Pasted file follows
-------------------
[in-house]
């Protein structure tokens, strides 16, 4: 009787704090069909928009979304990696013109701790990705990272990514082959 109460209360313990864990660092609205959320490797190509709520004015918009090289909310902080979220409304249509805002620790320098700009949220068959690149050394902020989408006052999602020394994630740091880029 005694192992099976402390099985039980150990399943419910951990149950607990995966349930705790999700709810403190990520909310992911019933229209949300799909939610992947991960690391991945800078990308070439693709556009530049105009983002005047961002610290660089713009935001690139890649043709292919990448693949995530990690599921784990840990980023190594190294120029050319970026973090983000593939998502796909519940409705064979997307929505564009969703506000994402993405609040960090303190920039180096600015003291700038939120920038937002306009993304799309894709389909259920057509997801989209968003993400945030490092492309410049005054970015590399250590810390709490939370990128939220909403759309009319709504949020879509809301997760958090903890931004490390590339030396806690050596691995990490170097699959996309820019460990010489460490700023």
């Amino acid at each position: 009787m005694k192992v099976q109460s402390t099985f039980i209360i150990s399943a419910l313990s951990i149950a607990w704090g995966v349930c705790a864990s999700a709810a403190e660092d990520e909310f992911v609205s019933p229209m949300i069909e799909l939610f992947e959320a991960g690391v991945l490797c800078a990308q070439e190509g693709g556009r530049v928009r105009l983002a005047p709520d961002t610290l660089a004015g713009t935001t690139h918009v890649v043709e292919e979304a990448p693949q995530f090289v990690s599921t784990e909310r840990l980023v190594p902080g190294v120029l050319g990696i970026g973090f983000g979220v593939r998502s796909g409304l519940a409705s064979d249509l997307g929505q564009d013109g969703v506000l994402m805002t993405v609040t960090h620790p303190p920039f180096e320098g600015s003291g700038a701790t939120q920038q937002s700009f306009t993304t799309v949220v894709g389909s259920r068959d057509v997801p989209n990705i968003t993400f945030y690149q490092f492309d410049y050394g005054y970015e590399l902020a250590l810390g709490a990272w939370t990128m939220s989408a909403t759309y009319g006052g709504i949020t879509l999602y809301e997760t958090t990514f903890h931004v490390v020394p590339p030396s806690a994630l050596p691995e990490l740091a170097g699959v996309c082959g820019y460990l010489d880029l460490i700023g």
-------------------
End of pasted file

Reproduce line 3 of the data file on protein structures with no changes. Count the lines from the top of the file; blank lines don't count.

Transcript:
């Amino acid at each position: 009787m005694k192992v099976q109460s402390t099985f039980i209360i150990s399943a419910l313990s951990i149950a607990w704090g995966v349930c705790a864990s999700a709810a403190e660092d990520e909310f992911v609205s019933p229209m949300i069909e799909l939610f992947e959320a991960g690391v991945l490797c800078a990308q070439e190509g693709g556009r530049v928009r105009l983002a005047p709520d961002t610290l660089a004015g713009t935001t690139h918009v890649v043709e292919e979304a990448p693949q995530f090289v990690s599921t784990e909310r840990l980023v190594p902080g190294v120029l050319g990696i970026g973090f983000g979220v593939r998502s796909g409304l519940a409705s064979d249509l997307g929505q564009d013109g969703v506000l994402m805002t993405v609040t960090h620790p303190p920039f180096e320098g600015s003291g700038a701790t939120q920038q937002s700009f306009t993304t799309v949220v894709g389909s259920r068959d057509v997801p989209n990705i968003t993400f945030y690149q490092f492309d410049y050394g005054y970015e590399l902020a250590l810390g709490a990272w939370t990128m939220s989408a909403t759309y009319g006052g709504i949020t879509l999602y809301e997760t958090t990514f903890h931004v490390v020394p590339p030396s806690a994630l050596p691995e990490l740091a170097g699959v996309c082959g820019y460990l010489d880029l460490i700023g």